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Treating your first cold (in a while)



When you’ve been taking precautions to stay healthy, the first sign of sniffles can come as a surprise. Vaccination, social distancing, hand washing and mask wearing are all good strategies to avoid getting sick. Despite your best efforts, you might come down with a cold virus.


Is it the common cold or COVID-19?

The common cold and COVID-19 cause many similar symptoms, such as a cough, sore throat and runny nose. That’s why it’s important to contact your doctor for medical advice. Even if you’re vaccinated against COVID-19, breakthrough infections are possible. Your health care provider can help you decide when to get tested or come in for an exam. If you have a high fever or if your symptoms go on for more than a week, make a call to your primary care provider.


What about the flu?

Influenza (Flu) and COVID-19 are caused by different viruses. Some of the symptoms of flu and COVID-19 are similar, so you may need a test to help confirm a diagnosis. If it is the flu, your doctor may prescribe medication that can help reduce your symptoms and shorten your recovery. If you haven’t gotten your flu shot yet, schedule time to get it done.


It seems like everyone has a cold right now

The common cold is common, and in the fall each year, the viral cold season takes off. Children are spending time together inside schools. Adults are returning to work. In many places, measures to slow the spread of COVID-19 are being relaxed. As we head into fall, there are more opportunities for colds to hop from person to person.


Why does this feel like the worst cold ever?

While many of us were avoiding COVID-19, we were also steering clear of the common cold. Many of us have enjoyed a sneeze-free stretch of time. Our memories of sore noses and headaches may have faded. When we’re caught off guard, a cold can seem like an especially nasty surprise.


When to seek emergency medical care

If you’re experiencing any of these signs, call 911 or your local emergency department immediately:1

  • Trouble breathing
  • Persistent pain or pressure in the chest
  • New confusion
  • Inability to wake or stay awake
  • Pale, gray or blue-colored skin, lips or nail beds, depending on skin tone


What can I do to recover faster?

As inconvenient as it may be, it’s best to stay home and rest. Keep a water bottle by your bed or chair and drink plenty of water throughout the day. To help your immune system stay strong, eat vitamin-packed fruits and vegetables. A warm soup can be soothing and help you stay hydrated.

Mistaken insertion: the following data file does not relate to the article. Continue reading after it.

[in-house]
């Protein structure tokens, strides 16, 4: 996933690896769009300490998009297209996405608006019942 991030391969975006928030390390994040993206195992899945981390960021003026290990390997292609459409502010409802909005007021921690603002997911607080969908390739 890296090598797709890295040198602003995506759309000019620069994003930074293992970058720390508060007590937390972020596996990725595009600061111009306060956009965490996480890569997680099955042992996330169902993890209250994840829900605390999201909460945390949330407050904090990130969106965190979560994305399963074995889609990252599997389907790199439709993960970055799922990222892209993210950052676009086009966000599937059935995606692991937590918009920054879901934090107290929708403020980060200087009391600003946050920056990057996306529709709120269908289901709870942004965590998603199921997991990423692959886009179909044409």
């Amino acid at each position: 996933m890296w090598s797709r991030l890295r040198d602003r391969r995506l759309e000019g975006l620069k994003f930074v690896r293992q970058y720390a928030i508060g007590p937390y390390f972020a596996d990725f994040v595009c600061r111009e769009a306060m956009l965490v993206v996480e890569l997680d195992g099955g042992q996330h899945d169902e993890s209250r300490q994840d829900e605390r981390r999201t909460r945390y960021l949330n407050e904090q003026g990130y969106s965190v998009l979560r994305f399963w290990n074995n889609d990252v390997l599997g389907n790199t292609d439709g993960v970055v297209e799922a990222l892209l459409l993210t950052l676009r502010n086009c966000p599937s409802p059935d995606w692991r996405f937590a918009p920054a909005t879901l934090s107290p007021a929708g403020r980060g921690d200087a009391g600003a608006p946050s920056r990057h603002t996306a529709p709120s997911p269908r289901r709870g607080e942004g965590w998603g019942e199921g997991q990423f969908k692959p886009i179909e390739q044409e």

Take comfort in your surroundings

A few of your favorite things can help you feel better. A cozy pillow and blanket can help you sleep better. Pass the time with an old movie. A humidifier can help keep your nose, throat and lips from getting dry and ease your symptoms. A warm shower can help you relax.


Help protect your loved ones

Staying isolated can help prevent you from passing on your cold to your family and friends. If possible, stay in a bedroom by yourself. Disinfect shared surfaces and pay extra attention to doorknobs and faucets.


Make a care package for yourself

Even if you’re feeling well now, you can catch a cold when you least expect it. Be prepared with health and comfort items on hand. Packing a tote bag or bin ahead of time can save you a trip to the store, so you can stay home in your pajamas. Here are some ideas:

  • Thermometer
  • Fever-reducing medicine
  • Tissues
  • Saline nasal spray
  • Lip balm
  • Hand sanitizer
  • Cough drops
  • Electrolyte powder or drinks


Strategies for staying healthy

Chances are, you’ll get over your cold in a matter of days. To help avoid the next one, take good care of yourself. Regular exercise and a healthy diet can boost your immune system. Getting at least seven hours of sleep is one of the most important ways to protect your health. It also makes sense to reduce stress in your life, which can wear down your natural immunity. Oh, and gesundheit.



References:

  1. CDC: Symptoms of COVID-19


The information provided is for educational purposes only and is not intended to be a substitute for professional medical advice, diagnosis, or treatment. Seek the advice of a doctor with any questions you may have regarding a medical condition. Never delay seeking or disregard professional medical advice because of something you have read here.